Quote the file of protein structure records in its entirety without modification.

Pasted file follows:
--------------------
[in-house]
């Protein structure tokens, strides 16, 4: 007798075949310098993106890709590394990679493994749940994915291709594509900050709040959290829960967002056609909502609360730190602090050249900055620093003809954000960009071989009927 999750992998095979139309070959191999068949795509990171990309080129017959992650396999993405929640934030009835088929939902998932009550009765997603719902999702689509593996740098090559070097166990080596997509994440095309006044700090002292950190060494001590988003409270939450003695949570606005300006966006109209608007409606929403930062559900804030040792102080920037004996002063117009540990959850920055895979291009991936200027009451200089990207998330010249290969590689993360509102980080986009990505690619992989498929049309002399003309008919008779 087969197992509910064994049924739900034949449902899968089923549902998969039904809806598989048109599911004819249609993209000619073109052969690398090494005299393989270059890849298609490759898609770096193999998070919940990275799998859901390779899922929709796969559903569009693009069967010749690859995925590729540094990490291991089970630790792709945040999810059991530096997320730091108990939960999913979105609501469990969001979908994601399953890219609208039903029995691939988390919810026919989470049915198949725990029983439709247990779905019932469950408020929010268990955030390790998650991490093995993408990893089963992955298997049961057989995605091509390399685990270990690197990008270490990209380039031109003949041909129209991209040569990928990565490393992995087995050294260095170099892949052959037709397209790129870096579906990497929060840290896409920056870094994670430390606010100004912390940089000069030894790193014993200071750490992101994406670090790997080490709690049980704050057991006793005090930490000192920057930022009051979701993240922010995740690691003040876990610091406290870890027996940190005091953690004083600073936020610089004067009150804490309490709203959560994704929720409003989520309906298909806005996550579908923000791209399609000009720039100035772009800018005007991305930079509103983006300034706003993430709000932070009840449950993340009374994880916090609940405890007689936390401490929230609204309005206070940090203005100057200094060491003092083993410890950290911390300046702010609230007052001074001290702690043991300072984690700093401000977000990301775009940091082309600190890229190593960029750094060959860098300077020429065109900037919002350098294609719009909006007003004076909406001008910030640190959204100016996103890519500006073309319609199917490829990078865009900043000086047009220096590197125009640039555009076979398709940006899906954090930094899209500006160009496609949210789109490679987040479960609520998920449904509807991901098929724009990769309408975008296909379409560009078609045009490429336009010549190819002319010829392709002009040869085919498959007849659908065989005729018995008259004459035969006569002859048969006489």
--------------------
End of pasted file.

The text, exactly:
[in-house]
């Protein structure tokens, strides 16, 4: 007798075949310098993106890709590394990679493994749940994915291709594509900050709040959290829960967002056609909502609360730190602090050249900055620093003809954000960009071989009927 999750992998095979139309070959191999068949795509990171990309080129017959992650396999993405929640934030009835088929939902998932009550009765997603719902999702689509593996740098090559070097166990080596997509994440095309006044700090002292950190060494001590988003409270939450003695949570606005300006966006109209608007409606929403930062559900804030040792102080920037004996002063117009540990959850920055895979291009991936200027009451200089990207998330010249290969590689993360509102980080986009990505690619992989498929049309002399003309008919008779 087969197992509910064994049924739900034949449902899968089923549902998969039904809806598989048109599911004819249609993209000619073109052969690398090494005299393989270059890849298609490759898609770096193999998070919940990275799998859901390779899922929709796969559903569009693009069967010749690859995925590729540094990490291991089970630790792709945040999810059991530096997320730091108990939960999913979105609501469990969001979908994601399953890219609208039903029995691939988390919810026919989470049915198949725990029983439709247990779905019932469950408020929010268990955030390790998650991490093995993408990893089963992955298997049961057989995605091509390399685990270990690197990008270490990209380039031109003949041909129209991209040569990928990565490393992995087995050294260095170099892949052959037709397209790129870096579906990497929060840290896409920056870094994670430390606010100004912390940089000069030894790193014993200071750490992101994406670090790997080490709690049980704050057991006793005090930490000192920057930022009051979701993240922010995740690691003040876990610091406290870890027996940190005091953690004083600073936020610089004067009150804490309490709203959560994704929720409003989520309906298909806005996550579908923000791209399609000009720039100035772009800018005007991305930079509103983006300034706003993430709000932070009840449950993340009374994880916090609940405890007689936390401490929230609204309005206070940090203005100057200094060491003092083993410890950290911390300046702010609230007052001074001290702690043991300072984690700093401000977000990301775009940091082309600190890229190593960029750094060959860098300077020429065109900037919002350098294609719009909006007003004076909406001008910030640190959204100016996103890519500006073309319609199917490829990078865009900043000086047009220096590197125009640039555009076979398709940006899906954090930094899209500006160009496609949210789109490679987040479960609520998920449904509807991901098929724009990769309408975008296909379409560009078609045009490429336009010549190819002319010829392709002009040869085919498959007849659908065989005729018995008259004459035969006569002859048969006489």